Like seeds being planted, any treatment will reach much greater potential when the soil is well-prepared.

We're just like the rest of nature.

For a tree or a garden that isn't thriving, we think first about soil quality, water flow, available sunlight.

Interventions, like fertilizer, pruning, or transplanting, can help. But we wouldn't jump right to those. We'd look to the basic needs first.

So, how do you make sure your "soil, water, and sunlight" are what you need them to be?

With these simple, enjoyable ways I'll be sharing, to:

  • get high-quality rest and sleep

  • engage in physical activity that mobilizes your joints, stretches and strengthens your muscles, gently massages your organs, and promotes healthy flow of Blood and Qi

  • tend to your needs for joy, laughter, and connection

  • eat in ways that nourish you (and don't stress you out)

  • and identify the boundaries you need to establish to protect your healability.

Sign up now to join the workshop live, or view the recording at your convenience.

Words from workshop participants:

" finally made sense..."

Thanks so much, Leilani! I really liked the way you explained the five Chinese elements, it finally made sense to me. You are skilled at pacing, focus, intent, and holding space. Events over Zoom can often be a bit awkward, but this one felt comfortable and personal. I've been doing the "joint brushing" every day and it's a nice, easy sequence to fit in to remind me about moving my body. I needed this little boost of a workshop. Thanks for sharing your wisdom :)

Gaby L., Utah

"...very helpful to look at things from a more holistic standpoint..."

I really enjoyed the clear and friendly way you communicated your knowledge of Traditional Chinese Medicine, and the taster of Qigong as well. Lately I haven't been staying as well as I used to. Although I already have daily meditation and qigong practices, it's very helpful to look at things from a more holistic standpoint.

David L., Sydney, Australia

"...what moves the needle most..."

What a rich offering. I so appreciated how you framed the information in Healable by Nature - both in terms of listening to the deep ecology of our bodies, and focusing on the primary satisfactions to a healthy life vs. the secondary inputs that can so often be commodified in healing spaces. So simple, but such good reminders on what moves the needle most. I appreciated the handout, too, as it made it much easier and more likely for me to apply these learnings to my own life.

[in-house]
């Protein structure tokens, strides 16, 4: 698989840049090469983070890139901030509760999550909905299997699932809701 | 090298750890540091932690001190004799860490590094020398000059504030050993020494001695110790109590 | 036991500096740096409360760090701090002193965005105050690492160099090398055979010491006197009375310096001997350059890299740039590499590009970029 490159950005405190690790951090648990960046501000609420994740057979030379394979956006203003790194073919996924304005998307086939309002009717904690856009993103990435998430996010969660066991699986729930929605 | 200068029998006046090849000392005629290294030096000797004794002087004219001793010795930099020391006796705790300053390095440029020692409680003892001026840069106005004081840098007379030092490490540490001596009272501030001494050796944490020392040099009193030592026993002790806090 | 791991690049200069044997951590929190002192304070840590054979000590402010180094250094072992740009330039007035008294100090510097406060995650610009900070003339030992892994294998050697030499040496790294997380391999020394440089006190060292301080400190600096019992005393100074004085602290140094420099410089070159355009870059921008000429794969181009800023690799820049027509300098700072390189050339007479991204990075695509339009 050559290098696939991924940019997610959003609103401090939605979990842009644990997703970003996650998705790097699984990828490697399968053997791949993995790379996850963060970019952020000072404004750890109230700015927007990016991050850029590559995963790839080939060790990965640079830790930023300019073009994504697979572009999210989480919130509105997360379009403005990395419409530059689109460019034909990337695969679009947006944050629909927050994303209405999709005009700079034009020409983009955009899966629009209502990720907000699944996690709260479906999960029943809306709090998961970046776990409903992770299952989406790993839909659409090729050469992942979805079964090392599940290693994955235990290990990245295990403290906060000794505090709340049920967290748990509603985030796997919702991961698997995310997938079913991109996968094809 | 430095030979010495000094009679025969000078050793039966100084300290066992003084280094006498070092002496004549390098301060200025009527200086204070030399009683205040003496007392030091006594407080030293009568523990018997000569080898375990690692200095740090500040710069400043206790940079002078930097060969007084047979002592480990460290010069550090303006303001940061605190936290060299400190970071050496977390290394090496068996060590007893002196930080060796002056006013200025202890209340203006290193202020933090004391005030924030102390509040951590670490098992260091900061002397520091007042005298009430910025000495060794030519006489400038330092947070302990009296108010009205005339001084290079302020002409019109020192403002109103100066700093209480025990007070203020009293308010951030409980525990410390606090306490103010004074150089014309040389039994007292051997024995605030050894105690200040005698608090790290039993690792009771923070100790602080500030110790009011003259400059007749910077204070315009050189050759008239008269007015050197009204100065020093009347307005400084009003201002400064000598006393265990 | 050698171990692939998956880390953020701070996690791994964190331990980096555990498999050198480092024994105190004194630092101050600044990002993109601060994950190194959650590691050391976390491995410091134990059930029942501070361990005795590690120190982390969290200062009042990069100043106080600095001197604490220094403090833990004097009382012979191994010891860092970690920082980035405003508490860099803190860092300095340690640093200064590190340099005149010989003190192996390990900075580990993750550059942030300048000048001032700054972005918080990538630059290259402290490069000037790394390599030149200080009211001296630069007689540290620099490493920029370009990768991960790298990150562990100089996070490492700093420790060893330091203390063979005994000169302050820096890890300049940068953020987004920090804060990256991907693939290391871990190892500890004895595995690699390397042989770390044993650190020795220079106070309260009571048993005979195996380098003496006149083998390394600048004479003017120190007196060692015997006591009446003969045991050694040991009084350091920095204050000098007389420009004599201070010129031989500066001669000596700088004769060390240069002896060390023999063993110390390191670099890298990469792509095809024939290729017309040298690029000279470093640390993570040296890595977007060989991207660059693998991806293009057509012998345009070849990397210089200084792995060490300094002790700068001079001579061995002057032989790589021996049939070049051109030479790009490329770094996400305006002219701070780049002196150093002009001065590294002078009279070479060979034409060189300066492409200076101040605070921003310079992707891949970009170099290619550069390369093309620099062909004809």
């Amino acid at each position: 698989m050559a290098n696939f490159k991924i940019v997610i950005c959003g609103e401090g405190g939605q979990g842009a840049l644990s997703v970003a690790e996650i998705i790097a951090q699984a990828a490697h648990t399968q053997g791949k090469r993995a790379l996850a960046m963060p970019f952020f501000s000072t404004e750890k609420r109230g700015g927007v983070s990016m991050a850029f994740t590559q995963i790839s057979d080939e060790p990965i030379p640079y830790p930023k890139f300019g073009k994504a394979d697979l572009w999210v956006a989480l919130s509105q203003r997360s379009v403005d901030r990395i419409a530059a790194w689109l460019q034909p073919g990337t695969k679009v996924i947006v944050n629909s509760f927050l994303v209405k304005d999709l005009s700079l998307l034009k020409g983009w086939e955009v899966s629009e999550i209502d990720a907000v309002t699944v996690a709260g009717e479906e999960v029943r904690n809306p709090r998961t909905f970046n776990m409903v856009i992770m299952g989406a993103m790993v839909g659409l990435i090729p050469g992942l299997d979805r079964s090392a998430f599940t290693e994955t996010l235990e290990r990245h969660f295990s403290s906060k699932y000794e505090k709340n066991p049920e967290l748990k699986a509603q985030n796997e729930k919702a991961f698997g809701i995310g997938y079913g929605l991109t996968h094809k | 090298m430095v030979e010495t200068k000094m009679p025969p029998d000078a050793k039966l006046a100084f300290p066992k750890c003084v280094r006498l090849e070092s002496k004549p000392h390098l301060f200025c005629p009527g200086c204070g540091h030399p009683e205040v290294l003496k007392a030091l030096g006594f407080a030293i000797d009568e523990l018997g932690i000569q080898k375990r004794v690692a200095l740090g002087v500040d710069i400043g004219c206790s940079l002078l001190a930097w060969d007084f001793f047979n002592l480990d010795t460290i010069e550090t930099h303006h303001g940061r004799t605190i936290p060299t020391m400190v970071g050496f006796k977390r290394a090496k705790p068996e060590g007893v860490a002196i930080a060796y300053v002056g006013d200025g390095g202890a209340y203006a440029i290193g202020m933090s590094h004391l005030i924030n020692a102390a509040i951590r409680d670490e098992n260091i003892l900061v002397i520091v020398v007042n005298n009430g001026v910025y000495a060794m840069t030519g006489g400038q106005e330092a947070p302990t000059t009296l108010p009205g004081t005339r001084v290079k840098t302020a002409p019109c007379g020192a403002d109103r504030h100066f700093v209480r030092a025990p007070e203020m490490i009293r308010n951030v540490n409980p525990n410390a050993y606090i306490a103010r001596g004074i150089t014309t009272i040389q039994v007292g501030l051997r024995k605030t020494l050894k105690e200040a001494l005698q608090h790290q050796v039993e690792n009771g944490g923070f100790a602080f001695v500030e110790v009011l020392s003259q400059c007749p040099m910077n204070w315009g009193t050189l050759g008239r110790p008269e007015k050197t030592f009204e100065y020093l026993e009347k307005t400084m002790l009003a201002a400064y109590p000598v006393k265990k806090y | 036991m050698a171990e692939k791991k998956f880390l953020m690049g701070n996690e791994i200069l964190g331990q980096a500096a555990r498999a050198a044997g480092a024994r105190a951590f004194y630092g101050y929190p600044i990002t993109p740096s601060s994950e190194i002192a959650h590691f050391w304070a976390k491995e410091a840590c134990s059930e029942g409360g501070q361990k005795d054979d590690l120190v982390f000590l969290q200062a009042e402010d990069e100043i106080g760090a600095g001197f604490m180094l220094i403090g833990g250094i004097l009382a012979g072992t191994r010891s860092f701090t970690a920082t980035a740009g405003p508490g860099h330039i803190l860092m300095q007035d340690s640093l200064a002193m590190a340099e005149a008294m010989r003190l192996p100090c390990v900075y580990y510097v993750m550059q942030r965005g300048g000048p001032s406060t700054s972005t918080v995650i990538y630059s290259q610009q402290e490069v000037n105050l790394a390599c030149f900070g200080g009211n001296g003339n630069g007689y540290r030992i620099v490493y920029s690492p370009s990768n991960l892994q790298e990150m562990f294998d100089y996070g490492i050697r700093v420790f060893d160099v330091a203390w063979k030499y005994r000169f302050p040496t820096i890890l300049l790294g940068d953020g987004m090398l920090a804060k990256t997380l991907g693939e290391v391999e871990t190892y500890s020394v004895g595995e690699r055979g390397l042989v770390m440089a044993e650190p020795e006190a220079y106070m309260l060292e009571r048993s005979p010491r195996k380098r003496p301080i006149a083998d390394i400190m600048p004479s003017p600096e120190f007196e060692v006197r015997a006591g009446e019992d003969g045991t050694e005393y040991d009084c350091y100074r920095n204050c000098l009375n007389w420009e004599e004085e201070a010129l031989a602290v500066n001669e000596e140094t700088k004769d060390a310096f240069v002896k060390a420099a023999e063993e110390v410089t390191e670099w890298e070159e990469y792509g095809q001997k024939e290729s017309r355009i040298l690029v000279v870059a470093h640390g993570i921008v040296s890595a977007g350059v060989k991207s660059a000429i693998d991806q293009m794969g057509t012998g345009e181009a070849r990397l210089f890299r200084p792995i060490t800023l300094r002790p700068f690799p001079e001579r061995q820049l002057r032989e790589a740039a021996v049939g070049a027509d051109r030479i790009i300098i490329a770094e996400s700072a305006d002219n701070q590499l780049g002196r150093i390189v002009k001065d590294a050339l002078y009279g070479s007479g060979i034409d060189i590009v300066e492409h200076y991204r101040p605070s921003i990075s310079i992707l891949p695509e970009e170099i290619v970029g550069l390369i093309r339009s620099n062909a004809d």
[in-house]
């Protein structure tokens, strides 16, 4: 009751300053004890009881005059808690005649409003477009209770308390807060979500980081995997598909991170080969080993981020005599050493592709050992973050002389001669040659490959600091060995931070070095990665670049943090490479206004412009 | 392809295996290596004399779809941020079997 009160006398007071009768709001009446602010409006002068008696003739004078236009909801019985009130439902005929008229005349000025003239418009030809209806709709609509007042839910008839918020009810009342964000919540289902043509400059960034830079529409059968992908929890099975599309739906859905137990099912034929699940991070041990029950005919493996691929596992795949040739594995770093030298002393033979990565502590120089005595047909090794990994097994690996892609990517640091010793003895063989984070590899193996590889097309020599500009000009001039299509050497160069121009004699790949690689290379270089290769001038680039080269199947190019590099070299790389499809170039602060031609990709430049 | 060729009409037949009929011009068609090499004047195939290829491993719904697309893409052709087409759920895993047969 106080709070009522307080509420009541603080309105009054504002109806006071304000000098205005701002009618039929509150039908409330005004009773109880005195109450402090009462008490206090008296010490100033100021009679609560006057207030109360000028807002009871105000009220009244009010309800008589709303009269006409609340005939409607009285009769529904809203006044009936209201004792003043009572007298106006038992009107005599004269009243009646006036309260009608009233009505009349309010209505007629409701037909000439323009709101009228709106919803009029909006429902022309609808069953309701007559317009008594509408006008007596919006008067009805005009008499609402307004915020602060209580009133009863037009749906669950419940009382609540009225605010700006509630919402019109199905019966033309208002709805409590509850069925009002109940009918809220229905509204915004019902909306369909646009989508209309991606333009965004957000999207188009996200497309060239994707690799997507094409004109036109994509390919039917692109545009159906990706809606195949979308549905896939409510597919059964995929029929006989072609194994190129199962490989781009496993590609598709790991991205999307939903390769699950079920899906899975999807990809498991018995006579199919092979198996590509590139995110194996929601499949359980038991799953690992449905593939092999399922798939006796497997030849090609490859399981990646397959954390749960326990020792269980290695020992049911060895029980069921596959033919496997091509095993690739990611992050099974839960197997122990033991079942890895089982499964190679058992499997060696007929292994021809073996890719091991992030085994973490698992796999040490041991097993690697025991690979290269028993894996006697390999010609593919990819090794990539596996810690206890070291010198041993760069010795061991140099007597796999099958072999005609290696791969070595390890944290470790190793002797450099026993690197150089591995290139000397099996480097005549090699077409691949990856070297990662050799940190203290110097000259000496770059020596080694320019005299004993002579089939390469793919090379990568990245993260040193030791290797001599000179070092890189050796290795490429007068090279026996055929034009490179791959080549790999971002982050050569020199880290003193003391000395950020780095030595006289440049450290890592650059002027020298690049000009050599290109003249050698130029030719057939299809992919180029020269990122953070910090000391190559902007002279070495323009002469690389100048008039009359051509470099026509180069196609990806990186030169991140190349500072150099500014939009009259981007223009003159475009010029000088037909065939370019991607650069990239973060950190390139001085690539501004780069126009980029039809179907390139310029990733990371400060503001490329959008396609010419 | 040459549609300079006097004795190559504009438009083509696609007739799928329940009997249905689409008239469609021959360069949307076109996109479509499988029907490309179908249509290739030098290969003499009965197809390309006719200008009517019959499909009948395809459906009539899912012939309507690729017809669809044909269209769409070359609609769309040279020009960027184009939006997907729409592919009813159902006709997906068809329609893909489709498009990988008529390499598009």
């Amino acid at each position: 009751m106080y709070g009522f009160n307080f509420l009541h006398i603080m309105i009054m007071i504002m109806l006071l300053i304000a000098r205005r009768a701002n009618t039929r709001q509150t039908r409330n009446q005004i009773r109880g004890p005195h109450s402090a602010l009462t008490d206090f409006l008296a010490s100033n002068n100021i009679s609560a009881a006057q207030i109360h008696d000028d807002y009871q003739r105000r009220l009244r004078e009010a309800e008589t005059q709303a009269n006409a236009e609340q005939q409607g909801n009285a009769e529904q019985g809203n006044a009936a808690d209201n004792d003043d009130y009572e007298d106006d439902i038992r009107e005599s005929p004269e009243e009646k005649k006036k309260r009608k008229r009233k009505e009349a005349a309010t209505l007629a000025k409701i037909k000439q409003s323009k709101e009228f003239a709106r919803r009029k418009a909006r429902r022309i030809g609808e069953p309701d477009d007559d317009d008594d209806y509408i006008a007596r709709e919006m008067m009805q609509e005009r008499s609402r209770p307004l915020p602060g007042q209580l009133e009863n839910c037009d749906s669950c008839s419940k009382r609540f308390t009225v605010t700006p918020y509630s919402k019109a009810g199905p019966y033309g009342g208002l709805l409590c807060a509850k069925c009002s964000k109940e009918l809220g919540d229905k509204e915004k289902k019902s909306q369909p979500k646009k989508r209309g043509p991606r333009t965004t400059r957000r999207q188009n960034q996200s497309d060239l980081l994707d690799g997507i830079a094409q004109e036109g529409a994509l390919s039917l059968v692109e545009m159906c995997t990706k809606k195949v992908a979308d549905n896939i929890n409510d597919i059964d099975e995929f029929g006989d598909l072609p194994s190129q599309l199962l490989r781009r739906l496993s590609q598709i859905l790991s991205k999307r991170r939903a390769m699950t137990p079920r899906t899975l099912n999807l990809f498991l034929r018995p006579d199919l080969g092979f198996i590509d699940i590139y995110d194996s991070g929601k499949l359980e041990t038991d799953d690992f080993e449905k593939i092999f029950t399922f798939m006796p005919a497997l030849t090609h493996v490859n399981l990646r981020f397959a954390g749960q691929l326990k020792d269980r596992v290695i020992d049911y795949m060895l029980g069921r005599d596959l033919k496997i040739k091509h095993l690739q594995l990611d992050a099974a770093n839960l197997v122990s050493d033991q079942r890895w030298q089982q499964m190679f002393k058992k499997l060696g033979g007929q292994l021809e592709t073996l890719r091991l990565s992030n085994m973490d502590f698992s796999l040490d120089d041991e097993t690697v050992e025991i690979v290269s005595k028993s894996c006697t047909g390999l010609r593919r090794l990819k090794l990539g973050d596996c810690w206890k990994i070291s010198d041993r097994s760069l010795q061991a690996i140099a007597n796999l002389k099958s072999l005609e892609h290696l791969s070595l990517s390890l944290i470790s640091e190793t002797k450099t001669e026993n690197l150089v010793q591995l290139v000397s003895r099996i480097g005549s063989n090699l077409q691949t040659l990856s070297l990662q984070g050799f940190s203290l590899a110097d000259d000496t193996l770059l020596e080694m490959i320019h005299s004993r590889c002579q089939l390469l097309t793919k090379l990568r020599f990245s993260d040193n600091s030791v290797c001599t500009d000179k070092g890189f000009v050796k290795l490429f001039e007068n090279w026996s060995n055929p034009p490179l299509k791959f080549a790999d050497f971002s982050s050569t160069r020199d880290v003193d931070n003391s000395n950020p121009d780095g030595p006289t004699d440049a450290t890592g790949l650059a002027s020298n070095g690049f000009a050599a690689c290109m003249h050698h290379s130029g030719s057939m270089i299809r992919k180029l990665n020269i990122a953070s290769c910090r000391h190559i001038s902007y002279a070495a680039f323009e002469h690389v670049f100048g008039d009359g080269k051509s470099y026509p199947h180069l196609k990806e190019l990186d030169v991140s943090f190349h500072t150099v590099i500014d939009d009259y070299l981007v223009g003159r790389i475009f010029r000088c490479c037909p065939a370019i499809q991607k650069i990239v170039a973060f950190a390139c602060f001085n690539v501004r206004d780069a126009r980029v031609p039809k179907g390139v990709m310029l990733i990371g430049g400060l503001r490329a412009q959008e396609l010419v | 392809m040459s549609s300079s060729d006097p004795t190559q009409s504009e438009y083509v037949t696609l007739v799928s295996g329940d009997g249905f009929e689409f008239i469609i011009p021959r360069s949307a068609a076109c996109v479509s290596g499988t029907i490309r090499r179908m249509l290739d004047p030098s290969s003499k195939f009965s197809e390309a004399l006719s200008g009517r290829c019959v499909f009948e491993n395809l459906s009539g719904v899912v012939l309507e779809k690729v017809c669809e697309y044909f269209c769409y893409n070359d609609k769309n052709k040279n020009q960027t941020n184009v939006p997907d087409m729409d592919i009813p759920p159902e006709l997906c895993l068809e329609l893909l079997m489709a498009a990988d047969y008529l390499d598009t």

Ashley D., Idaho

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Hi, I'm Leilani.

I'm an acupuncturist, herbalist, dreamworker, and lover of life on Earth.

My offerings are rooted in the poetic science of Classical Chinese Medicine, the practices of qigong and martial arts, the Work that Reconnects, and the wisdom of our dreams.

These practices have seen me through many kinds of physical and emotional difficulty. They make it possible for me to meet these times with active hope - and to show up feeling good. I'd be delighted to share this with you.

[By participating in this course and using this handout, you affirm that you understand that any information and content such as text, graphics, and images found within this course is for general educational, entertainment, and informational purposes only. You understand that such information is not intended nor otherwise implied to be medical advice or a substitute for medical advice, diagnosis, or treatment. There is no guarantee of the accuracy nor completeness of the information and content in this course, and as a result such information does not encompass all conditions, disorders, health-related issues, or respective treatments. You understand that you should always consult your physician or other qualified healthcare provider to determine the appropriateness of this information for your own situation or if you have any questions regarding a medical condition, disorder, treatment plan, or other health-related issues.]